Hebrew Voices #76 – Jewish, Finnish, and Zionist

In this brand-new episode of Hebrew Voices, Jewish, Finnish, and Zionist, Nehemia Gordon speaks with Michel Grünstein, a Jewish journalist in Helsinki who explains about the new European antisemitism, the Left's war on ancient Jewish practices, and how Trump's wall has become a symbol of hope for freedom-loving people all over the world.

I look forward to reading your comments!

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21 thoughts on “Hebrew Voices #76 – Jewish, Finnish, and Zionist

  1. I too enjoyed the presentation but, like a previous commenter I think this wall is a crazy idea. As far as the world of commerce is concerned the internet and electronic money transfers have rendered national borders somewhat obsolete. This isn’t globalist utopianism; if you don’t believe me ask anybody in the financial industry. As so many people in U.S. go bankrupt or die for lack of medical treatment after having been robbed by insurance companies, 25 billion for a wall is an unholy waste of money. Most illegal immigrants fly in rather than walk in anyway and destroy their documents at the airport.

  2. I must say, I found this podcast most engaging and many of Michel Grünstein’s points, specifically regarding antisemitism, to be most prescient. There is only one point in which I would digress from Michel’s perspective, again it really is a matter of perspective.

    From my viewpoint, as an American citizen with Mexican-American relatives and ancestry, I would beg to differ as to the potential effects that “The Wall” will have on those of us living in the southern part the the U.S. For many of us, it is not a symbol of hope and freedom, but rather one of divisiveness, fear and oppression.

    Though I do not agree with a form of multiculturalism that eliminates the nation-state in favor of a “global utopia”, I also cannot abide a form of patriotism that idolizes nationalism, and in the process, creates an “Us vs. Them” paradigm. Besides, don’t national walls have a tendency of keeping “Us” in, just as much as they keep “Them” out? I.e., Hadrian’s Wall and the Berlin Wall.

    Not to mention the potential ill effects this particular wall will have on the biodiversity of the region.

    With that said, I really do appreciate the opportunity to listen and comment on this post. Many Thanks, both to Nehemia and Michel for this very insightful podcast.

    • As someone who lives just 10 miles from the border, it is not true that most people are against a wall, in fact most are in favor.

      The idea of no walls & fences is naïve and dangerous not just for the country but for the home. And of course any wall must have gates to allow security and order for the benefit of all.

      Nehemiah’s wall was built with the help of Yehovah for protection and a symbol of order not divisiveness. (Neh. 2:17-18). On the other hand the enemies of Israel became furious and very angry when they heard that the wall was being rebuilt around Jerusalem. (Neh. 4:1)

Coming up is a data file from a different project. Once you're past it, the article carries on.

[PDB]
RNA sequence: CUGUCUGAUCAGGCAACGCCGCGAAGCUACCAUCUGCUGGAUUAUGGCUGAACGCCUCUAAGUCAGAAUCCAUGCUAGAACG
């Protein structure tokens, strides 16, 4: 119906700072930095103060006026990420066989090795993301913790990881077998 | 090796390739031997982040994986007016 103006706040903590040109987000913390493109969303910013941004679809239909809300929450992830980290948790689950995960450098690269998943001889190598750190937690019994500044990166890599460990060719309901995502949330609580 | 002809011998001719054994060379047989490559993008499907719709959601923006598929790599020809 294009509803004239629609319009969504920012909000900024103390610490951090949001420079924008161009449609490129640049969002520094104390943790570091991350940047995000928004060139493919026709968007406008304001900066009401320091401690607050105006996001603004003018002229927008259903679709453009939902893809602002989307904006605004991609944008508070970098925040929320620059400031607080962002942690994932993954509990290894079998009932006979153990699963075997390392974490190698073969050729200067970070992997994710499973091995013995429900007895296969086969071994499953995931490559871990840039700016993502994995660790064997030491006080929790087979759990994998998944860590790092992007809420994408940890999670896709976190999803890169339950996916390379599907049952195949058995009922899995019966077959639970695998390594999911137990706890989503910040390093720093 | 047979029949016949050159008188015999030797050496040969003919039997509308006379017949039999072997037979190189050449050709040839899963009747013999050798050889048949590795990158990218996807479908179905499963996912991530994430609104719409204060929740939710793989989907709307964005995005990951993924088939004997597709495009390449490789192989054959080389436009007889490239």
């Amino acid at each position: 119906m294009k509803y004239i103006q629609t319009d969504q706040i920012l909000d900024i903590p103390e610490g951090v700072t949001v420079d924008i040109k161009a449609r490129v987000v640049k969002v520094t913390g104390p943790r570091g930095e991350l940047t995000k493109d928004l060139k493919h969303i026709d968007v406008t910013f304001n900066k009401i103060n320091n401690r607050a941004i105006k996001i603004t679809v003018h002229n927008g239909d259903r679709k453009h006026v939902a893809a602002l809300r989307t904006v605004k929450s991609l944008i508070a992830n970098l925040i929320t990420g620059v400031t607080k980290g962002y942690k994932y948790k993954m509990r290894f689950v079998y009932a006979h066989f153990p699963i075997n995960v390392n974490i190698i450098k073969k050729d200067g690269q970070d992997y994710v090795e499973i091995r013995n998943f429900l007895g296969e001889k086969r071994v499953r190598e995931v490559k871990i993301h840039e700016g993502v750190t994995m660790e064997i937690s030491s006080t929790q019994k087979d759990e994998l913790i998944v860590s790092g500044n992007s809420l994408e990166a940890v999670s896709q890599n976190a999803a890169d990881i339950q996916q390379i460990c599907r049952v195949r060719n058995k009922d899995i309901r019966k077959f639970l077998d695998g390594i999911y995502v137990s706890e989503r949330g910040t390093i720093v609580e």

The wall at Jericho came down by the hand of Yehovah due to its wickedness just like Berlin. The Babylonians trusted in their wall to no avail after it was prophesied to be conquered.

      We await the day when walls will no longer be needed. (Zech. 2:5)
      For I,’ says Yehovah, ‘will be a wall of fire all around her, and I will be the glory in her midst.’ (Zech. 2:5)

      • Walls were a sure bet in ancient times when there were no surveillance drones, surveillance cameras, heat seeking missiles, target programmable drones, surveillance satellites. etc., etc., etc, If the US gov’t. were smart, which clearly it’s not, many of these immigration issues could be dealt with using this technology, which the Pentagon, the military, et.al possess. In the presence of such technology, the wall is an idiotic waste of public money. Anyhoo I’m done with this topic; it’s not the reason I come to this website.

        • Surveillance lets you see who is getting in. Like the ring doorbell camera. You see the perp steal your package did it prevent your package from being stolen? A wall is a barrier

    • I agree Robert. You can see my comment below. We who believe need to start putting our trust in Y’hovah and not in princes, or walls. We don’t listen to the Word though. We put our trust in false political messiahs, human institutions, weapons and all manner of things except the One we should be looking to.

  3. I thought that the insight on the Jewish vs. the Greek elements in Christianity were spot on. However I do wish people of faith would put more trust in Y’hovah than they do in princes. He uses secular leaders, the good, the bad and the ugly, to fulfil His purposes so it is to Him alone that the credit should be given. I see so many things wrong on BOTH the left and right ends of the political spectrum. All manner of evil is encroaching on every party and there will sadly come a day when Israel doesn’t have a political friend in the world. Israel needs to recognise that and so does everyone else who claims to believe in Y’hovah.

    As a side note I’d like to know where shechitah comes from as I have not found it in the Tanach.

  4. I beg to differ. There’s a neat little book called “The Hebrew Yeshua vs. The Greek Jesus” you should read. The apostles clearly stated the spirit of the anti-messiah was already at work in the first century. Martin Luther thought he was God’s gift to Jewery, but turned anti-Semite when Jews couldn’t see it. Try to point out the Hebrew origins of the New Testament to some church leaders, and just watch the anger and hatred come out. I think most of the western Christian world worships a co-opted Jesus that was made over from Greek Philosophy and ideals.

  5. There is no Jew or Greek when it comes to being part of God’s family, but there definitely are differences elsewhere. The gospel of the kingdom is “for the Jew first, and also for the Greek.” The execution stake is “for the Greek foolishness and for the Jew a stumbling block.” Notice that there is a distinction?